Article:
Trump's lawyer Marc Kasowitz rejects James Comey's allegations
US President Donald Trump's personal lawyer has rejected allegations made by James Comey, the former FBI director, before the US Senate.
Marc Kasowitz said Mr Trump never sought to impede the investigation into possible Russian interference in the 2016 presidential election.
He suggested that leaks by Mr Comey should themselves be investigated.
Mr Comey testified to the Senate Intelligence Committee on Thursday about events leading up to his sacking.
He went on the record with a number of explosive claims. Mr Comey said:
- the Russians interfered in last year's US election
- Mr Trump asked him to drop an investigation into former national security adviser Michael Flynn, who was himself forced out after misleading the vice-president about his conversations with Russia's ambassador before Mr Trump took office
- the president demanded his loyalty
- the president defamed him and the FBI by claiming the agency was "poorly led"; this Mr Comey called "lies, plain and simple"
- he may have been fired to "change the way the Russia investigation was being conducted"
- he did not have knowledge of the president trying to stop the Russia investigation
- it was not for him to say whether Mr Trump's actions were an obstruction of justice
Mr Comey was leading one of several Russia investigations before Mr Trump fired him last month.
He also said he kept a written record of conversations with the president as he was "honestly worried he might lie" about them, and leaked details of one conversation - about the Michael Flynn investigation - after a version of it had already been published in the press.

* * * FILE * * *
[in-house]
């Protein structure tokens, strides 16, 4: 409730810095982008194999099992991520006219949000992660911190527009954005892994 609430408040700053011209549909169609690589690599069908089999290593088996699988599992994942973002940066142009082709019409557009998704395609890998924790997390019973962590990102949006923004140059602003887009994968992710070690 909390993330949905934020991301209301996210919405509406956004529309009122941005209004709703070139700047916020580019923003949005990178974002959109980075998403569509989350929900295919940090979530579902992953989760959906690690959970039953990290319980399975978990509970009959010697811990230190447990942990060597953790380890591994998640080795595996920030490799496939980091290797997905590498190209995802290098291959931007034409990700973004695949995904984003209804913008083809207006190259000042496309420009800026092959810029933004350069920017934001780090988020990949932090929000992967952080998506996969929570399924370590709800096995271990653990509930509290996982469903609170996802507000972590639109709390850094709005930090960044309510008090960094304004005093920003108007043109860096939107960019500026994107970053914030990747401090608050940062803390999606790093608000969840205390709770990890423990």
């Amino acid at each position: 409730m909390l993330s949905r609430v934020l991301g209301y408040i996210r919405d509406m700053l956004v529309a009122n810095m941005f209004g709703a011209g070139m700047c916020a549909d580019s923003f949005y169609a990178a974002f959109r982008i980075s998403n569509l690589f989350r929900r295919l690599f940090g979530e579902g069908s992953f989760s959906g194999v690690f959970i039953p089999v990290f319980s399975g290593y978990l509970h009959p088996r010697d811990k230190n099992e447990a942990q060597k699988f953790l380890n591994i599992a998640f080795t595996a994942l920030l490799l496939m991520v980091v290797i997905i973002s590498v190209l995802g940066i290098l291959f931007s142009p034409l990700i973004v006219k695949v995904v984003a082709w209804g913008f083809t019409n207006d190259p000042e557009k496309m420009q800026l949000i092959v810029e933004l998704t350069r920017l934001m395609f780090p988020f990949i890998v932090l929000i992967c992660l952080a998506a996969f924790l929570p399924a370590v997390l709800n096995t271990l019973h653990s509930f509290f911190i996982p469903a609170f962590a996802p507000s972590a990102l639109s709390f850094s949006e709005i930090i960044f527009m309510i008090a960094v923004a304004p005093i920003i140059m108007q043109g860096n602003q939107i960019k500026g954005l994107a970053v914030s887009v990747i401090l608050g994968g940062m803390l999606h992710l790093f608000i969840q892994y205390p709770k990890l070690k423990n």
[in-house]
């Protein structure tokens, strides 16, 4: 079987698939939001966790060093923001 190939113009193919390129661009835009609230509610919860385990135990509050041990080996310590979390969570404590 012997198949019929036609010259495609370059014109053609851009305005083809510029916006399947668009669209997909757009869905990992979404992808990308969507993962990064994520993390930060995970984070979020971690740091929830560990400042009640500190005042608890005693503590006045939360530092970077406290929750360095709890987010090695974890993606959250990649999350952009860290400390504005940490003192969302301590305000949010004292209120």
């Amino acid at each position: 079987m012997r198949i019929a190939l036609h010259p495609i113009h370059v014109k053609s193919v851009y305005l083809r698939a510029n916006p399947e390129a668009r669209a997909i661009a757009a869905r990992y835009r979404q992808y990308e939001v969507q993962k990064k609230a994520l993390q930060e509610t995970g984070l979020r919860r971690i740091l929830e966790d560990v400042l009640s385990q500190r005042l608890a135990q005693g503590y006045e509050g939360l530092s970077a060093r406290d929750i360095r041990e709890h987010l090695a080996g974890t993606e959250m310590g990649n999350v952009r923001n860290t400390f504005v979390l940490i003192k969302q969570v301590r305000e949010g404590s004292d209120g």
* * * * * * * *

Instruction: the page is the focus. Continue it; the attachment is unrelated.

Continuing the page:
As a result of that episode, a special counsel was appointed to lead an independent investigation into the Trump campaign's potential ties to the Kremlin.
When reporters asked Mr Trump after the testimony whether he thought Mr Comey was telling the truth, the president did not respond but simply smiled through pursed lips.
The president has rejected the allegation that anyone around him colluded with Russia and says the "real" story is leaks.
"Today, Mr Comey admitted that he unilaterally and surreptitiously made unauthorised disclosures to the press of privileged communications with the president," Mr Kasowitz told reporters.
"We will leave it to the appropriate authorities to determine whether these leaks should be investigated along with all the other leaks that are being investigated."
He also said in a statement that Mr Comey's testimony "finally confirmed publicly" that the president was not under investigation as part of any probe in Russian political meddling, and denied the claim that Mr Trump asked Mr Comey for his loyalty.
The former FBI boss remained largely composed throughout almost three hours of testimony but became impassioned when delivering his opening remarks.
"The FBI is honest. The FBI is strong. And the FBI is and always will be independent," he said in his opening remarks.
There is no known evidence of collusion between Russia and the US, and President Donald Trump has dismissed the story as "fake news".
'Staggering blow' for Trump - Anthony Zurcher, BBC News
For Donald Trump the good news from James Comey's testimony is that the former FBI director clearly said the president was not directly under FBI investigation at the time he was fired. The bad news was, well, everything else.
It's clear the president woefully mishandled this, for which he has paid a high price ever since. By unceremoniously sacking him, and offering a muddle of explanations for it, he created an adversary with both the means and the motivation to respond in the most damaging way.
The White House may claim today's testimony is a technical exoneration. Politically, however, it's a staggering blow.